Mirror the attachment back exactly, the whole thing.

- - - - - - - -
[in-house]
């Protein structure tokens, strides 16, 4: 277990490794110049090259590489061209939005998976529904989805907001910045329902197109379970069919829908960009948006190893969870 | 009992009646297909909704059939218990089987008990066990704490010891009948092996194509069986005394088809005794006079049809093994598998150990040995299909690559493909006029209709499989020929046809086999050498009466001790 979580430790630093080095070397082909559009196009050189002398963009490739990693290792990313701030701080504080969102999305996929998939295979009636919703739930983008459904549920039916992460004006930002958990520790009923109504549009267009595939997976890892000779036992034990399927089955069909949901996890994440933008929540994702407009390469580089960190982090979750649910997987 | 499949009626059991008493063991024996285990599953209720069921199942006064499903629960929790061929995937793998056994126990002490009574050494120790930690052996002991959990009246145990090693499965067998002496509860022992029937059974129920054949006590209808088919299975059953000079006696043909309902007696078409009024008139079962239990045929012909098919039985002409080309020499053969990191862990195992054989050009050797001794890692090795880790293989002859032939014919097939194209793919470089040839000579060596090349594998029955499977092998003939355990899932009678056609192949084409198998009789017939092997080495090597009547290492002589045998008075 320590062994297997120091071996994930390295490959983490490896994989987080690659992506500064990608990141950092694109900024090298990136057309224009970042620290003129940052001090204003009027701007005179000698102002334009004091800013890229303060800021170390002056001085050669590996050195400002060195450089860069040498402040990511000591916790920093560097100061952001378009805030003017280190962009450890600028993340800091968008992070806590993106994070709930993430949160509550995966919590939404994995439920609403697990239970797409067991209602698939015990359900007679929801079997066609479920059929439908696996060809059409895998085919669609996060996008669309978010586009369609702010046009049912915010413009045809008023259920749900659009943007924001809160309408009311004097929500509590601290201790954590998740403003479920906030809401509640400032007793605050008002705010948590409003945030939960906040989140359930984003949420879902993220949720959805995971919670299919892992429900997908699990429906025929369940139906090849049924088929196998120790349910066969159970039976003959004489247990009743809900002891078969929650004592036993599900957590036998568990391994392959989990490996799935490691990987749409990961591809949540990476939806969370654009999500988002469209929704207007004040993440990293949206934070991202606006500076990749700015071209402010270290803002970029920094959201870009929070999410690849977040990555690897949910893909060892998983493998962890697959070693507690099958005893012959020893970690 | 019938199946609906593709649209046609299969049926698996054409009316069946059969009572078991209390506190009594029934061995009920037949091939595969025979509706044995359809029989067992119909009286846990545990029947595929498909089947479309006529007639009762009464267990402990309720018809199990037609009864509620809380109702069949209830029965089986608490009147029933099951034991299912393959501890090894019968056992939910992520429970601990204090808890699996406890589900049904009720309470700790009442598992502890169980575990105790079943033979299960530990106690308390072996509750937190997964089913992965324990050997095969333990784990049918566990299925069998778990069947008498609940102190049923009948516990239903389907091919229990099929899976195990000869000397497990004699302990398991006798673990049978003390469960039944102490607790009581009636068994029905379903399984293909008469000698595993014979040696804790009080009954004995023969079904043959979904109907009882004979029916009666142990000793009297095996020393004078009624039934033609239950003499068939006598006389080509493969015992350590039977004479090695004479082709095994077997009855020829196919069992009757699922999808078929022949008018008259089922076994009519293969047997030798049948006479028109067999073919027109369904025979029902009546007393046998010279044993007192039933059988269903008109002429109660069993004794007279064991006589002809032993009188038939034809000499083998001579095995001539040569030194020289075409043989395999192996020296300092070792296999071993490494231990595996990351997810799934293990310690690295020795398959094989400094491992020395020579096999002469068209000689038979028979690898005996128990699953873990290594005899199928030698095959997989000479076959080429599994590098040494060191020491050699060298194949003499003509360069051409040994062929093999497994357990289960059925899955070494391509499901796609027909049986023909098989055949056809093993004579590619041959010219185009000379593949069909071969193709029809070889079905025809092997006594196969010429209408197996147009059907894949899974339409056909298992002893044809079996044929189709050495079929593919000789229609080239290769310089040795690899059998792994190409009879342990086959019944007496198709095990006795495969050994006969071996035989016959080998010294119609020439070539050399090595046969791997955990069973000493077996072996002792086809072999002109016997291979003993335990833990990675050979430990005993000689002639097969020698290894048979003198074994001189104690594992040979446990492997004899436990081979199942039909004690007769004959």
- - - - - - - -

[in-house]
């Protein structure tokens, strides 16, 4: 277990490794110049090259590489061209939005998976529904989805907001910045329902197109379970069919829908960009948006190893969870 | 009992009646297909909704059939218990089987008990066990704490010891009948092996194509069986005394088809005794006079049809093994598998150990040995299909690559493909006029209709499989020929046809086999050498009466001790 979580430790630093080095070397082909559009196009050189002398963009490739990693290792990313701030701080504080969102999305996929998939295979009636919703739930983008459904549920039916992460004006930002958990520790009923109504549009267009595939997976890892000779036992034990399927089955069909949901996890994440933008929540994702407009390469580089960190982090979750649910997987 | 499949009626059991008493063991024996285990599953209720069921199942006064499903629960929790061929995937793998056994126990002490009574050494120790930690052996002991959990009246145990090693499965067998002496509860022992029937059974129920054949006590209808088919299975059953000079006696043909309902007696078409009024008139079962239990045929012909098919039985002409080309020499053969990191862990195992054989050009050797001794890692090795880790293989002859032939014919097939194209793919470089040839000579060596090349594998029955499977092998003939355990899932009678056609192949084409198998009789017939092997080495090597009547290492002589045998008075 320590062994297997120091071996994930390295490959983490490896994989987080690659992506500064990608990141950092694109900024090298990136057309224009970042620290003129940052001090204003009027701007005179000698102002334009004091800013890229303060800021170390002056001085050669590996050195400002060195450089860069040498402040990511000591916790920093560097100061952001378009805030003017280190962009450890600028993340800091968008992070806590993106994070709930993430949160509550995966919590939404994995439920609403697990239970797409067991209602698939015990359900007679929801079997066609479920059929439908696996060809059409895998085919669609996060996008669309978010586009369609702010046009049912915010413009045809008023259920749900659009943007924001809160309408009311004097929500509590601290201790954590998740403003479920906030809401509640400032007793605050008002705010948590409003945030939960906040989140359930984003949420879902993220949720959805995971919670299919892992429900997908699990429906025929369940139906090849049924088929196998120790349910066969159970039976003959004489247990009743809900002891078969929650004592036993599900957590036998568990391994392959989990490996799935490691990987749409990961591809949540990476939806969370654009999500988002469209929704207007004040993440990293949206934070991202606006500076990749700015071209402010270290803002970029920094959201870009929070999410690849977040990555690897949910893909060892998983493998962890697959070693507690099958005893012959020893970690 | 019938199946609906593709649209046609299969049926698996054409009316069946059969009572078991209390506190009594029934061995009920037949091939595969025979509706044995359809029989067992119909009286846990545990029947595929498909089947479309006529007639009762009464267990402990309720018809199990037609009864509620809380109702069949209830029965089986608490009147029933099951034991299912393959501890090894019968056992939910992520429970601990204090808890699996406890589900049904009720309470700790009442598992502890169980575990105790079943033979299960530990106690308390072996509750937190997964089913992965324990050997095969333990784990049918566990299925069998778990069947008498609940102190049923009948516990239903389907091919229990099929899976195990000869000397497990004699302990398991006798673990049978003390469960039944102490607790009581009636068994029905379903399984293909008469000698595993014979040696804790009080009954004995023969079904043959979904109907009882004979029916009666142990000793009297095996020393004078009624039934033609239950003499068939006598006389080509493969015992350590039977004479090695004479082709095994077997009855020829196919069992009757699922999808078929022949008018008259089922076994009519293969047997030798049948006479028109067999073919027109369904025979029902009546007393046998010279044993007192039933059988269903008109002429109660069993004794007279064991006589002809032993009188038939034809000499083998001579095995001539040569030194020289075409043989395999192996020296300092070792296999071993490494231990595996990351997810799934293990310690690295020795398959094989400094491992020395020579096999002469068209000689038979028979690898005996128990699953873990290594005899199928030698095959997989000479076959080429599994590098040494060191020491050699060298194949003499003509360069051409040994062929093999497994357990289960059925899955070494391509499901796609027909049986023909098989055949056809093993004579590619041959010219185009000379593949069909071969193709029809070889079905025809092997006594196969010429209408197996147009059907894949899974339409056909298992002893044809079996044929189709050495079929593919000789229609080239290769310089040795690899059998792994190409009879342990086959019944007496198709095990006795495969050994006969071996035989016959080998010294119609020439070539050399090595046969791997955990069973000493077996072996002792086809072999002109016997291979003993335990833990990675050979430990005993000689002639097969020698290894048979003198074994001189104690594992040979446990492997004899436990081979199942039909004690007769004959």